Dave Danforth19.TIF

The final chapter of the chief became too predictable. It really came down to just three items.

• Trump got “Peter-principled” when he got to Washington. The new arena did him in. His skills were good enough for life in New York before he entered politics. But he miscalculated the leap to the national stage. He was bound to get terminally roughed up by the Washington press corps, a battle-tested group, before which falsehoods die in agony.

• He refused to accept defeat — a necessary skill to survive in politics. Ask any team member in any sport. They are tested to recognize losses, learn from them, and take the field again next week. They learn to distinguish between a bad week and a ruined career. Trump became a classic Not-Ready-For-Prime-Time player.

• Trump’s resume showed no ability to take responsibility. He tended to shuck and jive, and Washington sees right through that. Trump’s dual successes were both hype jobs: his ability to sell luxury as a lifestyle, and his supreme skill at his “Apprentice” reality-TV franchise. But in a fix, he would neither admit weakness nor ask others for help.

Trump also blew the math. His “base” would never get him beyond perhaps 35% of the vote. That works in a field with many contestants, as you’d get in a primary. But he found success tough in trying to depend on a thin base against a single opponent in a general election.

If Trump were asked to apply for the presidency and bring his resume, he might never have been hired. As a starting pitcher in MLB, he would have become flustered by the second or third inning and yanked with little deliberation. But Trump managed to slide into a position for which he never learned how to sit down and shut up — skills the rest of us learned the hard way.

The Trump legacy was also thin on actual victories. He pushed through a “tax cut” which really did the reverse and busted the budget. His Wall Street-friendly front also included ugly spats with folks you’d normally listen to — like your treasury secretary and the Fed chairman. His great wall — who was supposed to pay for it? It was just a monument to immigrant phobias two centuries old. You wondered where his “China policy” came from. He understood little about trade economics, and he may have simply disliked the Chinese because they are — well — Chinese.

He stocked his cabinet not with the most able candidates, but with yes-types and political hacks who’d swear loyalty, or big contributors who effectively paid for prestige jobs. Their flubs put unfair pressure on the boss.

Still, give him credit. You often rooted for him, though you knew his pledges were difficult. He peddled himself to legions of supporters who felt a personal connection. Trump didn’t survive politics by entering at the state or Congressional level. He took a long shot at the top job he never expected to win — and in 2016 he did. Now what?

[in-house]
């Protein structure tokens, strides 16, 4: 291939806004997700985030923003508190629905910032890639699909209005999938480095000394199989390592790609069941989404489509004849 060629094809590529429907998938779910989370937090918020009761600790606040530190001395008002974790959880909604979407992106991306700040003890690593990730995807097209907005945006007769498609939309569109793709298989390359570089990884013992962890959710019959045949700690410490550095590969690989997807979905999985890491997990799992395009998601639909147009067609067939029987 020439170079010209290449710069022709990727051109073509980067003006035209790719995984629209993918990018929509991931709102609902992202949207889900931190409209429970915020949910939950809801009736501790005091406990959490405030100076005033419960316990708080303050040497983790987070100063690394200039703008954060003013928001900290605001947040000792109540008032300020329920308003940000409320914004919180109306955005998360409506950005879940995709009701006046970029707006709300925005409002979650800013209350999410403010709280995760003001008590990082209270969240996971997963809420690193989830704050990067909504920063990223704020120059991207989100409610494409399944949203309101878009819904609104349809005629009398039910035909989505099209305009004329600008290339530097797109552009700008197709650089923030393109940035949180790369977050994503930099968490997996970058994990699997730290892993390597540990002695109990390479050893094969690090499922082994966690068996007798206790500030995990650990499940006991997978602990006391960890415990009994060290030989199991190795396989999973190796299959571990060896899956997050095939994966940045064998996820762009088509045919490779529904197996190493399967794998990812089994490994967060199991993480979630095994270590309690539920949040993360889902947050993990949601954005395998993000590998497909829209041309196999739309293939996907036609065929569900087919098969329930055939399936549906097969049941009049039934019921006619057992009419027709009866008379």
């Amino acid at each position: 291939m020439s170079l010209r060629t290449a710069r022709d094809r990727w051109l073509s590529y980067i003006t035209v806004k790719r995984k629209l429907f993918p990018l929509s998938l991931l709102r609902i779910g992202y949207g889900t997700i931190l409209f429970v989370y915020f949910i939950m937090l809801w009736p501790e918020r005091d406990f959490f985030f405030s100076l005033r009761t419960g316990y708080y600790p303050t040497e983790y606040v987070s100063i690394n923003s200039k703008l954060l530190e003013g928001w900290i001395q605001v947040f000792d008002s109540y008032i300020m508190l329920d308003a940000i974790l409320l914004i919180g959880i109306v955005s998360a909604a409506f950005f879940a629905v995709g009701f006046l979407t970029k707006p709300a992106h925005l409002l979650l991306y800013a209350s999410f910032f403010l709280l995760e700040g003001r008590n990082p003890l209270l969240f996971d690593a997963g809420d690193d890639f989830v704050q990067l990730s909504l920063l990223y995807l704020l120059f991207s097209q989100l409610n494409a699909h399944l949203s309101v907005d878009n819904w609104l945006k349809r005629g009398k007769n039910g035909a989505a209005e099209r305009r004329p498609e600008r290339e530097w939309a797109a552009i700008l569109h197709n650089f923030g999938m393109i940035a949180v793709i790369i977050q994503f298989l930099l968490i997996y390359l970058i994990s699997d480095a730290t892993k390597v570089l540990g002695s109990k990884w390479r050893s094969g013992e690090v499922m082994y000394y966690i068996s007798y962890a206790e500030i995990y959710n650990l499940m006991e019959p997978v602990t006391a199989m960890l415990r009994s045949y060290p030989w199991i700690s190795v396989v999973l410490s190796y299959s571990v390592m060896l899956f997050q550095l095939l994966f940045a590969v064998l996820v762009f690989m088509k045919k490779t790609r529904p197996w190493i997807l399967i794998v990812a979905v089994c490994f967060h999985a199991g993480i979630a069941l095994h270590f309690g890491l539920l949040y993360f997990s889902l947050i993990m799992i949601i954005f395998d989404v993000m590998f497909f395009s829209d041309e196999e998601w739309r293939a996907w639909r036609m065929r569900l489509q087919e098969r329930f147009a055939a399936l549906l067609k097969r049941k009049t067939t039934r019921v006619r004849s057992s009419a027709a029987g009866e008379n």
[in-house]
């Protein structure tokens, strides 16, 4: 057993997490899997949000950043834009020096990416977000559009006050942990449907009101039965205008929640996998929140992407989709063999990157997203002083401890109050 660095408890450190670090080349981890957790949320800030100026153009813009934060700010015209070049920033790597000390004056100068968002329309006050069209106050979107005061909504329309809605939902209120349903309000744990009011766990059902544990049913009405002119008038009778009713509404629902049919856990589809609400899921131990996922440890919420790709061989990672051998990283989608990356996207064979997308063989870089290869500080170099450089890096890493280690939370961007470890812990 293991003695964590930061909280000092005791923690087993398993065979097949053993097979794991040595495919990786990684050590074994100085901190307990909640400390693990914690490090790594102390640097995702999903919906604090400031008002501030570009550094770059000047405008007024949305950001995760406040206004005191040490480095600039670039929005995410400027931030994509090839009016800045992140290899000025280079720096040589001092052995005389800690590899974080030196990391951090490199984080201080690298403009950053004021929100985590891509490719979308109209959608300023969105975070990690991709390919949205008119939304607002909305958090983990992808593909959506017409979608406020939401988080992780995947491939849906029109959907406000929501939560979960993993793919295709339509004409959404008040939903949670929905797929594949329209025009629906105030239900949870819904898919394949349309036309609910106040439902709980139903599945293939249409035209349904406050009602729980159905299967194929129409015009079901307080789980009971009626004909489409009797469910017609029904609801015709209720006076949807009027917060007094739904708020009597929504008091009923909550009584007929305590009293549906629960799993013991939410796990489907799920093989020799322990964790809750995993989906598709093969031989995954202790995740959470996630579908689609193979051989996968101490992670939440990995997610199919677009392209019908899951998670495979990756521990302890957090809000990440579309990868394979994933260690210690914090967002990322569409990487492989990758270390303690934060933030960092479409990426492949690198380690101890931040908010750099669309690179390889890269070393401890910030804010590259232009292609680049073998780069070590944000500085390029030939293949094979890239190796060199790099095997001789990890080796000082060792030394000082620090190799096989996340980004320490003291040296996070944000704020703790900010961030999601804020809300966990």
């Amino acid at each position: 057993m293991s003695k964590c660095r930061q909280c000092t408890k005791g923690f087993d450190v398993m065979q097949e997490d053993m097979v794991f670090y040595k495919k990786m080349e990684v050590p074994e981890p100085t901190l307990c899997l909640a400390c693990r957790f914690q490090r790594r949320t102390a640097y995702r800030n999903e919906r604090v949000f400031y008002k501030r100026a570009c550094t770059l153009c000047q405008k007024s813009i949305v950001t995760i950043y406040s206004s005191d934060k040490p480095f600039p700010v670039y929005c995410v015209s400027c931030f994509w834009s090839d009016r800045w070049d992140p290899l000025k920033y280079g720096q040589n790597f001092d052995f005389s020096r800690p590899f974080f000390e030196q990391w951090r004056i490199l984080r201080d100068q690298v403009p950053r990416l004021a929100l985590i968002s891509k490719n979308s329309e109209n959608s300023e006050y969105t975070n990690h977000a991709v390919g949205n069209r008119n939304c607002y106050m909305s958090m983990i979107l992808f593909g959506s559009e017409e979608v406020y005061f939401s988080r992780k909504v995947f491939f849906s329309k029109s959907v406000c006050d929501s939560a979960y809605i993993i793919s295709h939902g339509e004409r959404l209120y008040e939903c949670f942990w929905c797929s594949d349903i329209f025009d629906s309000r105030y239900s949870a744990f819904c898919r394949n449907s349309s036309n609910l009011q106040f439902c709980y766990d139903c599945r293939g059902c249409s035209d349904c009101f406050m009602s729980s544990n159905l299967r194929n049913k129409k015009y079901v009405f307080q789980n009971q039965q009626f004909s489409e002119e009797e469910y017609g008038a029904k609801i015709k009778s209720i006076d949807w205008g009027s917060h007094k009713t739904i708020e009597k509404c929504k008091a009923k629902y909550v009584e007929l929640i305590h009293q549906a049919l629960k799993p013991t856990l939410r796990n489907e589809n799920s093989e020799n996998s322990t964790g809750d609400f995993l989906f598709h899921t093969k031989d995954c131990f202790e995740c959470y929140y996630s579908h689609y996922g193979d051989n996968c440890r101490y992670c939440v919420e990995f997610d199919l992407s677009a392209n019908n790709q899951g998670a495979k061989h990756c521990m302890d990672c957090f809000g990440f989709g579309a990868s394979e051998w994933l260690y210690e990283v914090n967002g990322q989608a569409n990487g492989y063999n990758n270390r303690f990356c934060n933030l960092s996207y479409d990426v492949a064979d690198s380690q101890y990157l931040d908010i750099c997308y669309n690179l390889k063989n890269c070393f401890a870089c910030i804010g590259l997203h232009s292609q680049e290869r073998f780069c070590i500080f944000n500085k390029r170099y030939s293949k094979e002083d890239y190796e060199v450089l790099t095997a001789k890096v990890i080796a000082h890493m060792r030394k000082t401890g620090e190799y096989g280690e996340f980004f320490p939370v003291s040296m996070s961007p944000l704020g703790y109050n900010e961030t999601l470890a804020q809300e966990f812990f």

Here’s the thing about the “Trump experiment.” Remember how in school you were taught not to try those messy lab experiments at home? The U.S. electoral system had a set of exposed weaknesses and Trump saw them for what they were. He didn’t prepare to win because he didn’t expect to. He didn’t pack to move in, and certainly not out.

Trump exposed the weaknesses in a democracy. He hit on just the right combination of selling his agenda to some of the people some of the time. There are weaknesses in crowd psychology, because crowds sometimes act in ways their participants themselves never would alone.

In other top professions, there are stumbling blocks a Trump might not survive — job ­interviews, resumes, references, background checks. These are well known to lawyers, architects, physicians and business consultants. If you live in the White House, you can binge-watch TV or play a lot of golf. That doesn’t mean you should.

Trump ran his show himself. He arrived at the door and got in with no background check. He had the “king thing” down — but he’d have done better by asking the queen for a few tips. He almost literally tripped her up during a walk on that trip to London.

We hadn’t heard the words “involuntary extraction” outside the dentist’s office. Let’s hope we can skip that job. It’s up to us. Maybe the difficulty in finding the right candidate is on us.

I’m not trying to unload on anyone here. I just feel supremely let down. I’d almost say we got bumfuzzled. How come his “sell-by” date arrived so soon?

The writer is a founder of the Aspen Daily News and his column appears here Sundays.